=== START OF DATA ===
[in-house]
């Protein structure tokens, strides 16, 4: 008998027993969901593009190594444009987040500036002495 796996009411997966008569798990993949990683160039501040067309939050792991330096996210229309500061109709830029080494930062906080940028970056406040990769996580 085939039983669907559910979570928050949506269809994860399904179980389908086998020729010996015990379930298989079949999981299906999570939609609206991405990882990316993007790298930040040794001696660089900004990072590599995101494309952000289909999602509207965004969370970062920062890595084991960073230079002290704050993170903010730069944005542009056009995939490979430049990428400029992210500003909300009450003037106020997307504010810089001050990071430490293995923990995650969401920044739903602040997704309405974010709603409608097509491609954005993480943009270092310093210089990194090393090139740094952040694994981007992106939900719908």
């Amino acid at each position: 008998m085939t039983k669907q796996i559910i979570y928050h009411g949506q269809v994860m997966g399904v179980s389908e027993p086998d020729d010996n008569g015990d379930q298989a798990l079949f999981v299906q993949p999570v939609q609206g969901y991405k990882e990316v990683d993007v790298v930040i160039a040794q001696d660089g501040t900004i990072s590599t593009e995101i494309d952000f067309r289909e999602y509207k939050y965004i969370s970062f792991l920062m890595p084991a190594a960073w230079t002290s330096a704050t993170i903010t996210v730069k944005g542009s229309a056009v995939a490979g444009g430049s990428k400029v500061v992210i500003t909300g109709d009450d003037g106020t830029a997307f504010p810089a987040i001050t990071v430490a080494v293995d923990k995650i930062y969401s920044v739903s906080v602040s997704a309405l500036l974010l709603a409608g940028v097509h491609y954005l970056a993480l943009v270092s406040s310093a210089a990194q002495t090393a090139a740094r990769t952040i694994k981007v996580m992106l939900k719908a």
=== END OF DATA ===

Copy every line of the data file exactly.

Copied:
[in-house]
């Protein structure tokens, strides 16, 4: 008998027993969901593009190594444009987040500036002495 796996009411997966008569798990993949990683160039501040067309939050792991330096996210229309500061109709830029080494930062906080940028970056406040990769996580 085939039983669907559910979570928050949506269809994860399904179980389908086998020729010996015990379930298989079949999981299906999570939609609206991405990882990316993007790298930040040794001696660089900004990072590599995101494309952000289909999602509207965004969370970062920062890595084991960073230079002290704050993170903010730069944005542009056009995939490979430049990428400029992210500003909300009450003037106020997307504010810089001050990071430490293995923990995650969401920044739903602040997704309405974010709603409608097509491609954005993480943009270092310093210089990194090393090139740094952040694994981007992106939900719908």
């Amino acid at each position: 008998m085939t039983k669907q796996i559910i979570y928050h009411g949506q269809v994860m997966g399904v179980s389908e027993p086998d020729d010996n008569g015990d379930q298989a798990l079949f999981v299906q993949p999570v939609q609206g969901y991405k990882e990316v990683d993007v790298v930040i160039a040794q001696d660089g501040t900004i990072s590599t593009e995101i494309d952000f067309r289909e999602y509207k939050y965004i969370s970062f792991l920062m890595p084991a190594a960073w230079t002290s330096a704050t993170i903010t996210v730069k944005g542009s229309a056009v995939a490979g444009g430049s990428k400029v500061v992210i500003t909300g109709d009450d003037g106020t830029a997307f504010p810089a987040i001050t990071v430490a080494v293995d923990k995650i930062y969401s920044v739903s906080v602040s997704a309405l500036l974010l709603a409608g940028v097509h491609y954005l970056a993480l943009v270092s406040s310093a210089a990194q002495t090393a090139a740094r990769t952040i694994k981007v996580m992106l939900k719908a």